Technical Paper

Conditions Required to Avoid Being Killed in Cars in Side Impact

One studies the conditions in which occurred side impacts having led to death of 369 car occupants. This sample is representative of the population of fatal collisions having occurred on French roads, in 1980. 28 % of killed were victims of collisions against another private car, 34 % struck a fixed obstacle, 21 % undergone a collision against a truck. The other types of collisions account for 17%. The performances to be reached in order to spare an important number of victims are of a high level. This is measured in function of the distribution of impact violences and occupants' ages.
Technical Paper

Reconstruction of Actual Car-Pedestrian Collisions with Dummy and Cadavers

Car-pedestrian accidents were selected with reference to criteria like relevance in terms of injury severities representativity and reproducibility aiming to as accurate as possible reconstructions by dummy and cadaver tests. Parameters necessary for performance of these reconstructions were evaluated from the data of accident investigation teams. Preliminary tests were performed by research departments of automobile manufacturers to check the estimated conditions of these accidents before performing their reconstructions. A particular aim was to obtain insights into the mechanisms leading to injuries in pedestrian accidents; more generally reconstructing actual accidents is a privilegied approach to determine human tolerance limits and the corresponding protection criteria on dummies; the injuries resulting from the actual accidents are consequently compared with the data measured on dummies and cadavers in the reconstruction experiments.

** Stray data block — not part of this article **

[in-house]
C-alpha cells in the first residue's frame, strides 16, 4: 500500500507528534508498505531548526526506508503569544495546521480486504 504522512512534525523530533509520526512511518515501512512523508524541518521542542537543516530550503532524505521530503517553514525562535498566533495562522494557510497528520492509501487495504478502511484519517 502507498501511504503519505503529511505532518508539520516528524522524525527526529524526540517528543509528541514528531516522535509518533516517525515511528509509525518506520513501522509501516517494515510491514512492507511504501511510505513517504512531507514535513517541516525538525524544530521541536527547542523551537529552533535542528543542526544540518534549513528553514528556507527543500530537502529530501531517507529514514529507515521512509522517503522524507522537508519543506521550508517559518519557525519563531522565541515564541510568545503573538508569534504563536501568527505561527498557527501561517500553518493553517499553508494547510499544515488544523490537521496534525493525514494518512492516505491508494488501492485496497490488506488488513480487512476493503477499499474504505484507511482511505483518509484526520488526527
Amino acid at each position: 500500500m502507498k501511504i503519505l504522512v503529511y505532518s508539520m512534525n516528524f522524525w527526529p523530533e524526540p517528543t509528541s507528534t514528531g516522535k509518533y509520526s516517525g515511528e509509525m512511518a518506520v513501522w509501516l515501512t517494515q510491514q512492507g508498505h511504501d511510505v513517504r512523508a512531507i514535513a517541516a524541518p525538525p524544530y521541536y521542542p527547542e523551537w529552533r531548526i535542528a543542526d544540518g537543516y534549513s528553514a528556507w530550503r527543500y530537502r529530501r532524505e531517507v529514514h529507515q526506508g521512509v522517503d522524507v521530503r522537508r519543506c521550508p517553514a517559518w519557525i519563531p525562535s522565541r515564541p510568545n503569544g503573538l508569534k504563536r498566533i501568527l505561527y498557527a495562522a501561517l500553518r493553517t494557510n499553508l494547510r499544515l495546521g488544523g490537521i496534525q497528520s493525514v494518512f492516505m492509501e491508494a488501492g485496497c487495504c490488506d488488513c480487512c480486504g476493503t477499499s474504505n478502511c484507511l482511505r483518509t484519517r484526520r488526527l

Technical Paper

Occupant Velocity Change in Side Impact Method of Calculation-Application to a Sample of Real-World Crashes

So far, analysis of real-world crashes has not made it possible to evaluate the occupant change of velocity in side impact. This change of velocity is the most pertinent of the lateral-collision violence parameters when occupants are exposed to intrusion by car bodies. The present paper describes a method for calculating this parameter, and includes a description of the data that must be collected concerning real-world crashes in order to enable its application. The validity of this method is demonstrated by its application to a series of experimental collisions. The results are highly correlated to the values resulting from the integration of the accelerations found for the pelvis and thorax. The method is then applied to 60 real-world car-to-car side collisions from the accident survey.
Technical Paper

Influence of Mass Ratio and Structural Compatibility on the Severity of Injuries Sustained by the Near Side Occupants in Car-to-Car Side Collisions